The ISOF has been such a success that it ought to be widely known and a source of national pride. It’s time to feel good about our work.

ISOF is doing the heavy lifting of U.S. Foreign Policy in Iraq. We’ve sent a great many service members over, but they aren’t in the fight. The advanced forces, SOF, sit afar and help direct traffic and orchestrate CAS from Observation Points. When the Lions of Mesopotamia attack the center of Mosul, it’ll be the ISOF.

Although ISOF is the most used force in Iraq, and probably the Middle East. They’ve still been abandoned and our presence and help has never been the same since the more formal war ended. It’s sad – because they were in part dependent on us and they know it. We know it, too, but it doesn’t matter to politicians who either don’t consider or cannot comprehend ground realities of war.

For this, and many other reasons, Congressman should enlist veteran panels of those who have been there – from their district – to mull over their talking points. I listened to many primary debates and many regurgitated party talking points on Foreign Policy. They didn’t sound confident – and it didn’t sound like they knew what they were talking about, either.

When we discuss Iraq, we should discuss the forces we employ and utilize in our Foreign Policy. When we discuss Iran, we should mention and discuss the Iranian Revolutionary Guard Corps and their Quds forces. The mechanisms that work against us matter. So do the forces that are on our side, like the ISOF.

Earlier today, I had a conversation with a co-worker about Foreign Policy. He was lambasting leadership for this and that and everything in-between abroad. But, what really bothered me is that he’s my age. He says he cares and is willing to argue over Foreign Policy. He runs marathons, keeps himself fit. He has a clearance and has been a contractor on odd jobs his entire adult life. He has no substantive life experience, not like what he’d get at war. He beats a war drum rhetoric but has not nor did he ever have skin in the game.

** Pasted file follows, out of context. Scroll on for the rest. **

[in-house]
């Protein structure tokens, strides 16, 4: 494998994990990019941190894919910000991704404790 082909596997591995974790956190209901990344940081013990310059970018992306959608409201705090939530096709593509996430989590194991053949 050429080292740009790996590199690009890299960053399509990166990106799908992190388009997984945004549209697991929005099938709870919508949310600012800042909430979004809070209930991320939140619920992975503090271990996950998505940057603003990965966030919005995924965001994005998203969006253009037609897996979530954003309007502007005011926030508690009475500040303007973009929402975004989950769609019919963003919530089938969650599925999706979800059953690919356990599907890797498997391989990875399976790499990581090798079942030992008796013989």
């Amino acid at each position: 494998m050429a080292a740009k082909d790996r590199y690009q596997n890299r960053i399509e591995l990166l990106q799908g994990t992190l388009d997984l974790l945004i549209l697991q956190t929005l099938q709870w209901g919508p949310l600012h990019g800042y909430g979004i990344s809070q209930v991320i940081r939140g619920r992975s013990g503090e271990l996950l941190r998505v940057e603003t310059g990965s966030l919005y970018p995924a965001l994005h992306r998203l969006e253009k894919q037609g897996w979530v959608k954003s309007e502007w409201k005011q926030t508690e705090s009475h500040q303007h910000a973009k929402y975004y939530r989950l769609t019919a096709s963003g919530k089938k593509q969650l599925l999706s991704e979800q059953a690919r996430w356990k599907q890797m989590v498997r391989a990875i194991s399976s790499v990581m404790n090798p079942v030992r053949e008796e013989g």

In my book, some of these ISOF operators. The guys who have been fighting alongside USSF since OIF kicked off – are Americans. They’ve earned their freight. I would be more inclined to help one of these guys make it in America than many of the veterans who are asking for handouts in life (it’s not all, but it’s some and it’s a problem).

Why aren’t we as a nation proud of the Jordanians? Proud of the Iraqi Special Operations Forces? They’re fighting the same war. We do it side by side – together. It really is, in many ways, one team one fight. Why was the PBS piece on King Abdullah news to so many people? He should be one of America’s favorite, if not the favorite, Foreign Leader. We’re so pre-occupied with so many things we dumb down Foreign Policy into easily digestible talking points. It does a great disservice and robs our partners of their well-earned and deserved credit. It’s upsetting, to say the least.